[Note: For the last several weeks I have been reviewing the obligation each has to help the poor and needy. This will be the first of a number of blogs on this topic. Much is required of those who have the means to help. So it is easy to have one's conscience pricked when reviewing the scriptures about helping the poor and needy.]
A. Living in Malawi forces one to think about one’s duty to help others
No person of good conscience can live in Malawi without thinking hard about the obligation of us all, including the wealthy, to help the poor and needy. But it is not just about helping the needy in Malawi—though there is obviously much that needs to be done here—it is also about what obligation each of us has, wherever we may live, to help the poor and needy in our midst. Should we help our neighbors, take in children in need, give to beggars on the streets, support local charities, volunteer time to help at local clinics, hospitals or orphanages, or contribute to churches and NGOs? And, if so, how much should we help and in what ways?
As one thinks about the needs of the poor, many questions come to mind: what moral obligation does one have to help? How much should each do? Do the rich have a greater obligation to help than those of modest means? Do the rich have an obligation to dispose of all their excess to help the poor and needy? What is the best thing that one might do? How can one remain sensitive to the challenges of the poor, without being overwhelmed or becoming callous or hard hearted?
Each man has an obligation to care for the poor and needy. God imposes the obligation upon all—from the poorest of the poor to those whose wealth is like unto Solomon of old. No one is exempt, not even those who are so poor that they can scarcely fend for themselves—of them, the Lord expects at least a charitable attitude—“if I had, I would gladly give.” The obligation is not to “think” about giving to the poor, or to amass wealth for the purpose of giving to the “poor” sometime in the future, or to manage assets prudently; the obligation is to “impart” of one’s substance—thereby showing to the Lord that charity is more than lip service, and demonstrating that the establishment of God’s kingdom on the earth is more important than any other objective that one might conceivably pursue and for which money might be used.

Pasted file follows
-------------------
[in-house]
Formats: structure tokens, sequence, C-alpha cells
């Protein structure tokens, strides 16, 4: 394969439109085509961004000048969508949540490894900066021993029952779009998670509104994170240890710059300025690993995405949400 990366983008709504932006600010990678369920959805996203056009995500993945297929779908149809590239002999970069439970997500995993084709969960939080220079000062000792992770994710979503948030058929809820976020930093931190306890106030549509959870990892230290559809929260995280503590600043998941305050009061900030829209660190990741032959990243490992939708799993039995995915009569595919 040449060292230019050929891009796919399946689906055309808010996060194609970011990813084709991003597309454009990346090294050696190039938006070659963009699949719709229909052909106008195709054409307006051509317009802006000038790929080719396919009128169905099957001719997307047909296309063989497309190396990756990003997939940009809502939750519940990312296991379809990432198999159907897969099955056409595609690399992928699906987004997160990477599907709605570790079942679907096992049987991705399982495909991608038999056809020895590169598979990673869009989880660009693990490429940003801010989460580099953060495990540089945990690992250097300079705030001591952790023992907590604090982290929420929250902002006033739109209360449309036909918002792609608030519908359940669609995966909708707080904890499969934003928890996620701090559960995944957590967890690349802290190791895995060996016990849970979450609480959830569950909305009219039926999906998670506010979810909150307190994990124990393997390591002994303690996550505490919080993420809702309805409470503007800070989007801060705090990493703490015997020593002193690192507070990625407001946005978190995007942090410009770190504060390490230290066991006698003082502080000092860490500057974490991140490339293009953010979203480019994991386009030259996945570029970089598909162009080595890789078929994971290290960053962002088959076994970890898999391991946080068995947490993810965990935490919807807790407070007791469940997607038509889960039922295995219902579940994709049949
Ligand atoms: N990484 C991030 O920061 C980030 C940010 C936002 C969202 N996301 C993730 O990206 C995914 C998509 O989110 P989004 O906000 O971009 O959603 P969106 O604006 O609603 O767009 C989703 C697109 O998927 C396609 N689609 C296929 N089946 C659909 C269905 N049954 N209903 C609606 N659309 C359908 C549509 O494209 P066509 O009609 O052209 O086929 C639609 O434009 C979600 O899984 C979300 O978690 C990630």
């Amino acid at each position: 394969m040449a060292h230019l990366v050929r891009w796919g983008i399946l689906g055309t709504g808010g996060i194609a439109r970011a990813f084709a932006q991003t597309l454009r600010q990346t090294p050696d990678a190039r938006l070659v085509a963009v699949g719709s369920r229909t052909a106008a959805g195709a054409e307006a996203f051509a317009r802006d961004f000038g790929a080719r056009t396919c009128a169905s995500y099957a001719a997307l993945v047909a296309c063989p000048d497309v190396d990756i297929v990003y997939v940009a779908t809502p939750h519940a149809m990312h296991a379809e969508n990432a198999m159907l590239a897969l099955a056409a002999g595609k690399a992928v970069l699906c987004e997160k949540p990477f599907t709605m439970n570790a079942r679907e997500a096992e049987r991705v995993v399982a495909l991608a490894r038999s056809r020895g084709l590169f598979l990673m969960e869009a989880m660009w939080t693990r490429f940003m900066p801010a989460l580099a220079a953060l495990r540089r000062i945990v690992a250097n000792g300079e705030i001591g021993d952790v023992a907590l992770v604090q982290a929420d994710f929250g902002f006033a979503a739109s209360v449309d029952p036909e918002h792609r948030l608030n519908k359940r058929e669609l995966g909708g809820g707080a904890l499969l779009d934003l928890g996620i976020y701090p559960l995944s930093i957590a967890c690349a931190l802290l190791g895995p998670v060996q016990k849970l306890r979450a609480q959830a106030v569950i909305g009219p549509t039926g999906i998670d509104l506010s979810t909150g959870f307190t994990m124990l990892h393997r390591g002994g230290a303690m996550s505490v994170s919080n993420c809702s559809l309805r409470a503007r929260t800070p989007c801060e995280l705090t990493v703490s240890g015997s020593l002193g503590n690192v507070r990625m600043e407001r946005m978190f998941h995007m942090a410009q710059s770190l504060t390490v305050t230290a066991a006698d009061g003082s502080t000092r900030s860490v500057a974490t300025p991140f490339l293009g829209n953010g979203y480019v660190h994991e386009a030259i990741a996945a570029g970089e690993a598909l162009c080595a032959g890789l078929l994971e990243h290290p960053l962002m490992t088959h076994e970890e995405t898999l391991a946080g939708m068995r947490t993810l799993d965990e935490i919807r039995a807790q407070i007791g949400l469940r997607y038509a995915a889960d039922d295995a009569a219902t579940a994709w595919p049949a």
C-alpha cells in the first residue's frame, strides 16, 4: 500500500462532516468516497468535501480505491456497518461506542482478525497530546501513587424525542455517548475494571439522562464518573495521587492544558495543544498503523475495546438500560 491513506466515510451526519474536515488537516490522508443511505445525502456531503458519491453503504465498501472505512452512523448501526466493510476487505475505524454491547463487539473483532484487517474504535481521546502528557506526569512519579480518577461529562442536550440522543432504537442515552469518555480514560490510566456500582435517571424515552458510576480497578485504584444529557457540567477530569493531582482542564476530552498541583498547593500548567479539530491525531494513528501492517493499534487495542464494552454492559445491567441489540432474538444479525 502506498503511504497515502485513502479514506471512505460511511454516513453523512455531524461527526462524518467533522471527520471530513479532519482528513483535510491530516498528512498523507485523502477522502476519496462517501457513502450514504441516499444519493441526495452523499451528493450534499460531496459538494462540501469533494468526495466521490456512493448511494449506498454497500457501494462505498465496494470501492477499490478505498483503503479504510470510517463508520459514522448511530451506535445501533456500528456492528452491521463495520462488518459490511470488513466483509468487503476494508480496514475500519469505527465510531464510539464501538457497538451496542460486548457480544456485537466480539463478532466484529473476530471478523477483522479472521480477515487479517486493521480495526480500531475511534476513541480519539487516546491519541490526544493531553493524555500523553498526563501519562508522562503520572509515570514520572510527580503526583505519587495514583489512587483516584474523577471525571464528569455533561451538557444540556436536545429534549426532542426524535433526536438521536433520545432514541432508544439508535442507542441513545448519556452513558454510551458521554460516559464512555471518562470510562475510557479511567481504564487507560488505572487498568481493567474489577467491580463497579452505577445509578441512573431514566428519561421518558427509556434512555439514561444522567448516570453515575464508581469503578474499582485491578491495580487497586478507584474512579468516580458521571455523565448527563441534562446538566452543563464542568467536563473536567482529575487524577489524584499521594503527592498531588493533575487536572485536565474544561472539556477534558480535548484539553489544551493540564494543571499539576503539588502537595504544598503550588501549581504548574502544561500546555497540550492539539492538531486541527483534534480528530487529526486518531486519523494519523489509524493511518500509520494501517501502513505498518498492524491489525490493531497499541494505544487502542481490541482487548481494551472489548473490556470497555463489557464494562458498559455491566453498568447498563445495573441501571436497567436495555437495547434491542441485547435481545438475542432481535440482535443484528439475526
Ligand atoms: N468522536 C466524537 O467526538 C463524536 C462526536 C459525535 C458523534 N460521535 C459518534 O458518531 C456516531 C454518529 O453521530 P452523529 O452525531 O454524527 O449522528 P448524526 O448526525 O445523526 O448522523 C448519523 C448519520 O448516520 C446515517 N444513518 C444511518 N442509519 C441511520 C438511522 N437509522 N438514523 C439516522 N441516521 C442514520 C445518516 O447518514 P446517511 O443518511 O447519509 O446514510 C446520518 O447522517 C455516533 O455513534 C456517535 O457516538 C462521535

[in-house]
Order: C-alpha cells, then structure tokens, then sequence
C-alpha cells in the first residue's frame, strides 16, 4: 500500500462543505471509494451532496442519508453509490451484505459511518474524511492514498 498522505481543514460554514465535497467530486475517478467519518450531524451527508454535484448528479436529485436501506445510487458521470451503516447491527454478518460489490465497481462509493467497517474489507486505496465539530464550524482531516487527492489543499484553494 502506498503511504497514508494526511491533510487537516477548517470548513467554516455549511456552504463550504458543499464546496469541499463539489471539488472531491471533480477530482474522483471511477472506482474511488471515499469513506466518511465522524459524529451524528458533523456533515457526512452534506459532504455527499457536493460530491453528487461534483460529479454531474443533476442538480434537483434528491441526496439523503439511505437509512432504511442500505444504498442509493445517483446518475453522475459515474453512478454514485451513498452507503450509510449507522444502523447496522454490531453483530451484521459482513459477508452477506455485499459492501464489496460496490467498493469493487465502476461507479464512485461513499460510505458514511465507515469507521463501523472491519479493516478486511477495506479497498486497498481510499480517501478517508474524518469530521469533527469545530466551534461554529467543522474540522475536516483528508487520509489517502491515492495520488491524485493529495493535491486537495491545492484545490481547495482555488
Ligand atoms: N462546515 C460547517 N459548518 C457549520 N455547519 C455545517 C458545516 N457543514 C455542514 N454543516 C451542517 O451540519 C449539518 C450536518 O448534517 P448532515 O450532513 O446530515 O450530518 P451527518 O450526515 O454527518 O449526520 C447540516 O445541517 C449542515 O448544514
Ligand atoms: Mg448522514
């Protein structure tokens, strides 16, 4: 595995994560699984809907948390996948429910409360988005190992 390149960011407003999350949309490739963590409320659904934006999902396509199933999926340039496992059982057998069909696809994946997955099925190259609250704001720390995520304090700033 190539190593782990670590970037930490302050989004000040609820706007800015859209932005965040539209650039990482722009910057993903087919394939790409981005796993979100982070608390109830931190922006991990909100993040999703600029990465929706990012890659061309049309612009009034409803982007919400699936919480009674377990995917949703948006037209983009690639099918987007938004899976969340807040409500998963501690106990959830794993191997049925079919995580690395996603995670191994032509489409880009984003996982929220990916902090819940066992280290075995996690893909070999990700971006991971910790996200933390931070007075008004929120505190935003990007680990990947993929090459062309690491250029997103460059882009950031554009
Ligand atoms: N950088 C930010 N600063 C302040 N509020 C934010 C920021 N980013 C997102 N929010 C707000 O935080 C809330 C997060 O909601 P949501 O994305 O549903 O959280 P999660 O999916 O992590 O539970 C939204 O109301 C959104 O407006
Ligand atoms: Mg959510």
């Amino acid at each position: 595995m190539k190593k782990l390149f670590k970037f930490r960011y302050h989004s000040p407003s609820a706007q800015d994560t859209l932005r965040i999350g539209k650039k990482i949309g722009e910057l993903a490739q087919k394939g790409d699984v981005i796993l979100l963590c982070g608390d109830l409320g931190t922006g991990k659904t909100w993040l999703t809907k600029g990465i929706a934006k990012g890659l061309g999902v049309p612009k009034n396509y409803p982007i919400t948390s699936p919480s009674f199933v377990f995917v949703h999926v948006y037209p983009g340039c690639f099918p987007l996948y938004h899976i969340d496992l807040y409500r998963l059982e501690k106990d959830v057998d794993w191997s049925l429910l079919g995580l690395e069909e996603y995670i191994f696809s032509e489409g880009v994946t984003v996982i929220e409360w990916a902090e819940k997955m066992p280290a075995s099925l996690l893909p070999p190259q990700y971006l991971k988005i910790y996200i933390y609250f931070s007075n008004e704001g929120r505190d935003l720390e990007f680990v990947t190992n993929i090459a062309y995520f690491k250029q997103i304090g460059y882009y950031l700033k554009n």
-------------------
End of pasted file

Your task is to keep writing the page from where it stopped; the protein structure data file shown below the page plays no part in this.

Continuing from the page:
From a gospel perspective, the obligation of each to help the poor and needy is quite simple and, of the several formulations in the scriptures, this may be the most succinct: “I would that ye should impart of your substance to the poor, every man according to that which he hath, such as the feeding the hungry, clothing the naked, visiting the sick and administering to their relief, both spiritually and temporally, according to their wants.”
It is certainly fair to ask as to how seriously each of us takes this obligation. It is very hard not to take it seriously when one lives in Malawi, for the simple reason that the needs of the poor are so compelling. Invariably the needs of the poor go to the very basics of life—food, shelter, basic health care, security, and often there is literally no one there to help. Of course, without help, Malawians can usually find some way to get by, but that does not mean that the circumstances are good—often they do without medical care, live in pitiful conditions, tolerate pain, and go without food, almost to the point of starvation. In contrast, in the United States, the needs of the poor are generally not as visible or pressing:—no one is going to starve; the country has a broad public safety net to address many of the poor’s most chronic needs; and, the evidences of poverty do not seem to be so pervasive and deep.
(a) Several Different Formulations
One will look in vain in the scriptures for a single comprehensive statement of precisely what portion of one’s possessions or time should be dedicated for the support of the poor and needy. The scriptures contain several different formulations of the obligation, some more generic than others: men should be free with their substance, that [others] may be rich like unto them; men should impart of their substance, “every man according to that which he hath;” men should “take of the abundance which I have made,” and impart his portion, “according to the law of my gospel.” The most extreme statement, which many likely consider an “outlier,” is found in the account of the young rich man coming before Jesus, who was asked to “sell that thou hast, and give to the poor, and thou shalt have treasure in heaven: and come and follow me.” It is also a great mistake to think of “substance” in strictly material or money terms. Men are to help others address both their temporal and spiritual needs and to share themselves and their talents in giving aid.
(b) Keys to Defining Men’s Obligation
While it is not possible to provide a definitive answer to the extent of the obligation, various scriptures do provide several “keys,” which, if parsed together, help one understand what the Lord expects: